The pohutukawa tree is often referred to as the New Zealand Christmas tree. During the beginning of NZ's summer season, from November to January the trees are smothered in bright red feathery blossoms.
What celebrating Christmas in summer means shows a selection of photos on the Christmas board on Pinterest, to take part just comment on one of the images and I will add you as a contributor.
Home to the coast they withstand wind, storm, and spray of seawater. Its branches spread horizontally along the cliffs with a myriad of aerial roots in search for ground to cling to. An anatomy that is ideal to colonise unstable ground, rock, and lava.
The tree belongs to the myrtle family and with its hard, dark red wood there to the genus Metrosideros. This genus has a remarkable quality to start the blooming and reproduction cycle in seedlings before they reach their first year. Undoubtedly this is a stroke of nature’s genius to grant survival under harsh conditions. Despite all hardship that life along the coast bears these slow growing trees can become as old as 1000 years.
Due to its magnificent appearance and its ability to adjust
easily to environments the
pohutukawa is today found far from its natural
territory and beautifies gardens in North America and South Africa.
Within New Zealand we find the tree at the coast and inland. At the coast the trees tend to spread over a wide surface area while inland protected from wind forces they grow upright and tall.
Despite the New Zealand Christmas tree’s flexibility it suffers from introduced threads like the New Zealand possum. To secure its place on the coastline of Northland the Project Crimson was called into live. With their determination to safeguard this magnificent tree will live on to inspire.
Artists paint New Zealand Christmas tree pictures and other tree details, others like throw an atmospheric reflection of the landscape they grow in onto their canvas. Designers use blossoms in their design for logos, Christmas decorations and other home decoration. Whereas writers express their inspiration in poems and Christmas carols. Children use the tree as climbing object and to swing, while families gather in the protective shade of its expanding branches.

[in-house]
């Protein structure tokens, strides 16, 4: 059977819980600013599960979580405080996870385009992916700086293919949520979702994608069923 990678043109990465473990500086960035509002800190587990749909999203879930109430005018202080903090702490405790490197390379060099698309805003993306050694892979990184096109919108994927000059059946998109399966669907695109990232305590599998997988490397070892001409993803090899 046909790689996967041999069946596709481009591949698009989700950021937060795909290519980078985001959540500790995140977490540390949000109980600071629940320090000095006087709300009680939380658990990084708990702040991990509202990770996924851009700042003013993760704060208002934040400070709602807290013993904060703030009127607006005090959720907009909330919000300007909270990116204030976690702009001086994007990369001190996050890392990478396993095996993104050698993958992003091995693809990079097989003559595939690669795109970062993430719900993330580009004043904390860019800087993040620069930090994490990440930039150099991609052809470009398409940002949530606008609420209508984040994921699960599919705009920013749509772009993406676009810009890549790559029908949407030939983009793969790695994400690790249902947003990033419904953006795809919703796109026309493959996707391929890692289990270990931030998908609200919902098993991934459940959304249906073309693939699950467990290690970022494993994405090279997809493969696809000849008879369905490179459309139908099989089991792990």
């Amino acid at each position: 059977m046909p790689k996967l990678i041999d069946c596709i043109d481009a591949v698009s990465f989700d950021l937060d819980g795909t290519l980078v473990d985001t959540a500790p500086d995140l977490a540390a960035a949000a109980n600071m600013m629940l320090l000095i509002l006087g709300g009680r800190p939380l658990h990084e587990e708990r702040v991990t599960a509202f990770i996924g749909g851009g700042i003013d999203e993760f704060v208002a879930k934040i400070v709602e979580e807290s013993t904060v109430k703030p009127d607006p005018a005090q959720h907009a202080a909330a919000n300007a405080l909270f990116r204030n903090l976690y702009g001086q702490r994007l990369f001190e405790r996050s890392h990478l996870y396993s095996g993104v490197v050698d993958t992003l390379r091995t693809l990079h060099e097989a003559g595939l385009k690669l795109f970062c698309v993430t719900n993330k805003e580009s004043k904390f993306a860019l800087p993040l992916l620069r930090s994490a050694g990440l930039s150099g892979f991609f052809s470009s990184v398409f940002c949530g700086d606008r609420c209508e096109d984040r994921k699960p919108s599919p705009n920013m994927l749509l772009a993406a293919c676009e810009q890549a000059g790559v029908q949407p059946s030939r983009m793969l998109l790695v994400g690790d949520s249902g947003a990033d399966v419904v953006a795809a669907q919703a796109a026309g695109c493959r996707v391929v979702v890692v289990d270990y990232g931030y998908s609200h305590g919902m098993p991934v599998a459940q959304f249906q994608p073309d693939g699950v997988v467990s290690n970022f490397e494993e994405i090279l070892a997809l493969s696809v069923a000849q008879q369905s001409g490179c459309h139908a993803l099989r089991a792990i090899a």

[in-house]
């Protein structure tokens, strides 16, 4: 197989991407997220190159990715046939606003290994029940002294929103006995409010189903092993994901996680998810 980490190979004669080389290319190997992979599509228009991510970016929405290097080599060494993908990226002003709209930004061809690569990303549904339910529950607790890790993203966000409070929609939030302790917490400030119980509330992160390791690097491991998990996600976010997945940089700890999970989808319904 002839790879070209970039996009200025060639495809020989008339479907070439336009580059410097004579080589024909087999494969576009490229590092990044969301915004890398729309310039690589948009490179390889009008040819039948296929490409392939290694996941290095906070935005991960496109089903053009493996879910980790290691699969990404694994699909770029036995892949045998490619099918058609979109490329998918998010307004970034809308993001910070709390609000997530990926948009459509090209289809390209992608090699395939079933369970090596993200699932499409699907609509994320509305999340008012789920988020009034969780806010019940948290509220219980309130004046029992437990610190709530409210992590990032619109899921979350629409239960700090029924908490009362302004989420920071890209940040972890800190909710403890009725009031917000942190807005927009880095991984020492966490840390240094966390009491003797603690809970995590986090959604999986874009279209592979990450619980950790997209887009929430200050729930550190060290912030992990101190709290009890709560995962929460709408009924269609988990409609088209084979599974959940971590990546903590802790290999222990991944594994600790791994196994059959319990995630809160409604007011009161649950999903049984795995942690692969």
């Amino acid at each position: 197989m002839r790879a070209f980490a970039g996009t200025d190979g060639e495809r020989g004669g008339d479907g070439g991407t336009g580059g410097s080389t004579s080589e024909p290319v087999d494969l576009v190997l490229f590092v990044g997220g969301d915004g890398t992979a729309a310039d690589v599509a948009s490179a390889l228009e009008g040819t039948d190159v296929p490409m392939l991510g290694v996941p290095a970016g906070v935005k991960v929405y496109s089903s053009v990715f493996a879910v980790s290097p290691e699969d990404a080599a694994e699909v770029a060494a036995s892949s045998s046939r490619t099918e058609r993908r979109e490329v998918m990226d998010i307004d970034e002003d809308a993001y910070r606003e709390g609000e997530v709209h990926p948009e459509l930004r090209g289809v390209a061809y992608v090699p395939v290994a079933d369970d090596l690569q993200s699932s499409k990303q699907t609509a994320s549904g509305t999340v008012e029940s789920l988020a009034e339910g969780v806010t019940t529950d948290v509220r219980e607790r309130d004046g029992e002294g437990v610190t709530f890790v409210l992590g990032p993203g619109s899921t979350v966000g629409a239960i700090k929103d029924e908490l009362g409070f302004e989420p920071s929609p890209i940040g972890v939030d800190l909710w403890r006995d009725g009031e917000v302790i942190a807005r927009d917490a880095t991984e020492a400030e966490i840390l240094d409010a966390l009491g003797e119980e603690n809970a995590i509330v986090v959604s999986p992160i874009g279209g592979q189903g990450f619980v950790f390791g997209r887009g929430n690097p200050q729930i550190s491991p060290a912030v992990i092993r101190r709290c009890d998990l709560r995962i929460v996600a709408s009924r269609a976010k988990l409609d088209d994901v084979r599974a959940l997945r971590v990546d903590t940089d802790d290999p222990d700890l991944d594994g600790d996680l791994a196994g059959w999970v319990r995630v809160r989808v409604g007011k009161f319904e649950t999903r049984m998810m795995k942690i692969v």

Long before settlers set their foot onto New Zealand the Maori people of the land regarded the pohutukawa as one of the chiefly trees and individual ones were sacred.
It is rooted in stories like the canoe arrival of the Arawa tribe. Their leading chief, intrigued by the crimson-fringed coast, let go of his feather headdress only to discover that the believed feathers in the distance were fragile pohutukawa blooms. A story that let us understand the name given in Maori language. Pohutukawa translates into a red feathered headdress. Po has different meanings amongst which it can refer to the night or underworld.
Another myth that converts the tree’s position in Maori tradition is about the pohutukawa tree right at the edge of Cape Reinga where the Pacific and the Tasman Sea meet. This point is considered the departing point of the spirits to the next world. They supposedly slide down the tree’s roots to join their ancestors.
In everyday life a pohutukawa tree was planted in memory of chiefs, battlefields, or birth of a chief’s son. Healing power was recognised in bark juice and nectar for diverse complaints.
More common for today is to enjoy Pohutukawa Honey New Zealand as a sweet treat on toast.
All in all the New Zealand Christmas tree is significant for
its beauty and its
national value to the landscape and to the people. Artists and photographers find inspiration in the red blooming tree. Find the painting of Harold Coop 'Abstract Pohutukawa'.
Encountered flora on a bush walk....